I performed all of this to learn more about data exfiltration, remote control, etc… over a tightly controlled corp environment. It was depressing actually…. It’s far too easy to gain control of a corp network even one that is conscientious. This work is built on the info at metasploit.com.
Oh, let me just say thanks for Metasploit. Words fail to describe how nice this project is. Thanks guys.
So, I want to share what I’ve learned and offer some thoughts for pondering.
- Wireless router with a Verizon Wireless card (EVDO) as the link to the internet. This means I have a single IP, that it changes, and that my laptop is NATted on the inside of the router.
- Laptop with BT 4 installed.
Corp network has a restrictive FW that denies all outbound by default.
Corp has a proxy; if it can’t be proxied, it doesn’t happen.
Desktop has direct out through the FW and bypassing the proxy.
Multiple VMs on desktop have various configurations. Some are NATted allowing for them to have direct out, others are bridged and use the proxy and abide by the standard FW rules.
Symantec Endpoint Protection Manager (SAV 11) on the victim’s machine.
As the attacker has to be NATted due to the nature of the Verizon wireless card, some tweaks were made to the tutorial created by HD Moore. HD Moore’s instructions create a payload that communicates directly with the IP of the attacker; the msfconsole setup binds to the same IP. Obviously that doesn’t work with NAT. So, I set port forwarding on the router. Then the first payload connects to the router’s IP and is forwarded to the internal NATted address. The msfconsole binds to the local IP and receives the connection.
Step 1. Testing with a direct out to learn how this works.
Shikata_ga_nai completely blows AV away. So the real test here is whether I can communicate with my payload over the internet. I followed the cheat sheet found at the end of this to post to set up a basic reverse_tcp connection. It works. Well, it did work after I changed the IP in the payload. Apparently the IP for my router was changed by Verizon right after I checked the IP…. That made my test fail for awhile, but I got over that. :-)
I set up a VM network. I have a PFSense FW that is NATted on the WAN side (granting it the same outbound access as the main desktop) and it serves DHCP on the LAN. The FW only allows outbound TCP on ports 80, 443. I then setup a XP Pro VM on the LAN side of the FW.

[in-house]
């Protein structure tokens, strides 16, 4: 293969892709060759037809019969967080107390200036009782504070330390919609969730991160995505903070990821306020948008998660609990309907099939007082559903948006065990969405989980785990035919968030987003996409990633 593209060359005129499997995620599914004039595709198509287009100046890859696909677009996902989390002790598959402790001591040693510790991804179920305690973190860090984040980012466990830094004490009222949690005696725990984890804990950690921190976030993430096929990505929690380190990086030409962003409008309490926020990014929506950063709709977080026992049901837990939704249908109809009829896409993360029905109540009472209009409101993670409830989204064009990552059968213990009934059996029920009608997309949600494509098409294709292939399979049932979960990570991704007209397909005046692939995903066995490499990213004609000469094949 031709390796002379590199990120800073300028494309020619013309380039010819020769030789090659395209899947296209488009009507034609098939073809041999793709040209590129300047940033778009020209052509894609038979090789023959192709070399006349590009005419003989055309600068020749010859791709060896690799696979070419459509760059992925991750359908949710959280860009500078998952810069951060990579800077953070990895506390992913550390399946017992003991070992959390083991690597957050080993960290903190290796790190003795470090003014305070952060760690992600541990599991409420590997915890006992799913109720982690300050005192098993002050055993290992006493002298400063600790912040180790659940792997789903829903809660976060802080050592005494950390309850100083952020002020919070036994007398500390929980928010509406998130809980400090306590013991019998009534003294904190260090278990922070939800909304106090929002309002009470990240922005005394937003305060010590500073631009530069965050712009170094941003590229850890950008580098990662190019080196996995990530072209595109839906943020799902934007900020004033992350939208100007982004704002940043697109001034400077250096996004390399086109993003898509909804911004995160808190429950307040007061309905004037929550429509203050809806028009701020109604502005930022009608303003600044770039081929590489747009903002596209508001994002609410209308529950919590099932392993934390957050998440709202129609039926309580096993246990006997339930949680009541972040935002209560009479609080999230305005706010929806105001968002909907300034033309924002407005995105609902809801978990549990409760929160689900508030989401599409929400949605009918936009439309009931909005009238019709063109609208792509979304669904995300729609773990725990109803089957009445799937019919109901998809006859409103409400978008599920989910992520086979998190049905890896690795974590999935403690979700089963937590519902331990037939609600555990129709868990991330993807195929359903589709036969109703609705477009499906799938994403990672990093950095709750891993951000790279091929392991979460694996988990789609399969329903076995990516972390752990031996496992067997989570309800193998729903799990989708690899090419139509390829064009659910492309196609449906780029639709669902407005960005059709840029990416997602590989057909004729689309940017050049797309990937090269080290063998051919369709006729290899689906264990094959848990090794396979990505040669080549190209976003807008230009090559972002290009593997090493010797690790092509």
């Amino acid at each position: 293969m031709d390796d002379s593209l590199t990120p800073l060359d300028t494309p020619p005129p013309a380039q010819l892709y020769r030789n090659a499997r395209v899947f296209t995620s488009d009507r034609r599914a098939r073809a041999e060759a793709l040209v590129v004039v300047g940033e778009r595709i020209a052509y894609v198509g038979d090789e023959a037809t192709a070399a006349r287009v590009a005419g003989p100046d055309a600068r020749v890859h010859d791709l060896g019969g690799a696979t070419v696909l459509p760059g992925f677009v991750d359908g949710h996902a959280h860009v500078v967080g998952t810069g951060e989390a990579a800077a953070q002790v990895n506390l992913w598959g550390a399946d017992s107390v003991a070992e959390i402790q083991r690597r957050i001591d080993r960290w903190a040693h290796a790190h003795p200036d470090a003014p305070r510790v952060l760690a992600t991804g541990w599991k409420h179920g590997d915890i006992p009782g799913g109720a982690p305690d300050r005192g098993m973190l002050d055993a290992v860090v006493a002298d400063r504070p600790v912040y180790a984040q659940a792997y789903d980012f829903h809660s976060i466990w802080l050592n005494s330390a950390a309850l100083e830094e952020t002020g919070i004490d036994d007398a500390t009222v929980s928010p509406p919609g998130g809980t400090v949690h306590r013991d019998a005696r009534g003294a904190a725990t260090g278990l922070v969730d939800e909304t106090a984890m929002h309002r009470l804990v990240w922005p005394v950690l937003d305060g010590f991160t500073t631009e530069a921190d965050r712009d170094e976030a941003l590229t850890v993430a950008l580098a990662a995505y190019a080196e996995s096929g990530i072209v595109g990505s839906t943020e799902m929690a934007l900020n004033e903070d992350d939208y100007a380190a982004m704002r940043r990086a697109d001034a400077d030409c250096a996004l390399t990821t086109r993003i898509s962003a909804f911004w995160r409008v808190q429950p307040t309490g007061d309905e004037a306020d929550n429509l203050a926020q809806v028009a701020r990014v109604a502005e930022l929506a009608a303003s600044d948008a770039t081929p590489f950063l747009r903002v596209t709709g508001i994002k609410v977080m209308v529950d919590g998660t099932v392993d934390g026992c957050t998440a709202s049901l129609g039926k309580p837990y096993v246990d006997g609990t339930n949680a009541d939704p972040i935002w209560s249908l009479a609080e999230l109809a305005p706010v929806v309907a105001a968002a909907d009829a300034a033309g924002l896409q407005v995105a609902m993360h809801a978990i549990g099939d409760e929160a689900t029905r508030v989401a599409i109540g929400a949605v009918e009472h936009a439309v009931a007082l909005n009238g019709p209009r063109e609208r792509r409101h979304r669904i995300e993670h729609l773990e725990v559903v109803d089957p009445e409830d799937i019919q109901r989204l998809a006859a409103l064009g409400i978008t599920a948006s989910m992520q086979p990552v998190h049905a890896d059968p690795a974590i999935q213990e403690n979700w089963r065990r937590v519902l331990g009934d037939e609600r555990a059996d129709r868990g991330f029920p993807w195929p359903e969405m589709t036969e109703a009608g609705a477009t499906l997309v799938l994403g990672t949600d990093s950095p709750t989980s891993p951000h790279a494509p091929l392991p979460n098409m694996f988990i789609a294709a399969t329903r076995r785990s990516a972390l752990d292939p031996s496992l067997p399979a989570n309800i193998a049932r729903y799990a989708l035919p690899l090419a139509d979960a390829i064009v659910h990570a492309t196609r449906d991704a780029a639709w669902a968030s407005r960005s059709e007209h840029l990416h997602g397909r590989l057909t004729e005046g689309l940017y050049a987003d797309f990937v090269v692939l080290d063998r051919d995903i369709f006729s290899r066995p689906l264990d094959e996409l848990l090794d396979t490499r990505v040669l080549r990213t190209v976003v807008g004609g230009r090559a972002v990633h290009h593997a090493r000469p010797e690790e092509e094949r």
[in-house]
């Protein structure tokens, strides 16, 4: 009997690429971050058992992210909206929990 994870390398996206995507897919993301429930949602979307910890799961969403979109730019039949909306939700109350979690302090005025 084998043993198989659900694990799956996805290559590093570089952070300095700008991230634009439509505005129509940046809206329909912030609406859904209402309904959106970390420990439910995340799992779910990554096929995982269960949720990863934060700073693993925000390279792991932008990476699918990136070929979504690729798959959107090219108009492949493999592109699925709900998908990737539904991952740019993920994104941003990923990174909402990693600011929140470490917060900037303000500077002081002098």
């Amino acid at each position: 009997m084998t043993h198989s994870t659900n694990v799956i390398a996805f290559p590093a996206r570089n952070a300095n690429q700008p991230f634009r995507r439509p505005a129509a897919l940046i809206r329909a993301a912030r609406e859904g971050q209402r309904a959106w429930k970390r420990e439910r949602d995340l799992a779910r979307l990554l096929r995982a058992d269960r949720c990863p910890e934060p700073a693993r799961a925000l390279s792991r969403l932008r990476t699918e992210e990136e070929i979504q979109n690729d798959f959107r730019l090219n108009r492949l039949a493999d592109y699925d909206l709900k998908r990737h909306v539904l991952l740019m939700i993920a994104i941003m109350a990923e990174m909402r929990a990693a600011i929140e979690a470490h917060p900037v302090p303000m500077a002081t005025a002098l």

I re-ran the tests and found that it worked fine. I wanted to see how the whole process worked when I could control the FW. On the main desktop with the corp FW, I can’t touch and manipulate the FW. This gave me a more controlled area for testing.
Everything worked fine. The payload reached out over the ports I instructed and connected to my attacking machine as planned.
New VM bridged to the network. This VM looks much more like a standard corp image which uses the proxy and standard FW ruleset.
Now, since this machine cannot connect directly out on port 80 (that’s blocked), it needs to be routed through the proxy. So, I switched to reverse_http. Which of course, ran into some significant problems. It’s like working on the car or the house, it never goes smoothly. Something always decides to break even in the simplest of projects. :-)
So, next I set the PXHOST, PXURI, and PXPORT on the payload to be executed on the victim. Then I fired up the console and set the PXHOST to the local NATed IP as before. When the payload executed, the victim connected to the console and downloaded the DLL. Then nothing happened.
I pushed the button a few more times. Grrr. No luck.
I wiresharked the victim and discovered that the original payload called http://Public IP/URI which is then forwarded to the internal BT box. The new code though, called http://Private IP/URI because that was the IP that the console new about. Consequently, the victim attempts to contact the internal/non-routable IP address.
Conclusion (or Here’s what I’ve learned so far):
If there is no proxy involved and port 80 outbound is open, then you can just reach out and use reverse TCP. If there is a proxy, then you need to utilize reverse_http. This is a non-issue unless of course you have a NATted IP like myself. How do we fix this? It would seem simplest to have PXHOST1 and PXHOST2. PXHOST1 is the routable IP that is included in the payload for the victim. We want them to reach out to that IP which will be port-forwarded to our local attack machine. The PXHOST2 would be our local IP to which the exploit binds. This should solve lots of problems. First it covers the whole NAT issue, and second, it doesn’t increase the load on a victim machine. (Third it should be relatively easy for someone to code. Takers anyone?)
It would be really cool, if the PXHOST/LHOST in the exploit code we sent out to the victim to start the process could handle DNS lookups. Then I could feed the DynDNS entry for my router to the code and not have to worry about time sensitive exploits. During a long pentest, I’d want some code that lasted longer than 4 hours. I guess the answer to that is a static IP, which I have in many circumstances though by no means all of them.
Anyone know how to get my code to re-execute? i.e. become sticky? I guess, I could bind the Metasploit payload to an executable ZIP. One that opens, runs a batch script that migrates the payload to a separate directory and attempts to schedule it with AT, then executes the payload immediately before cleaning itself up. Other than that, I have no idea how to make it sticky.
Comments, suggestions, improvements?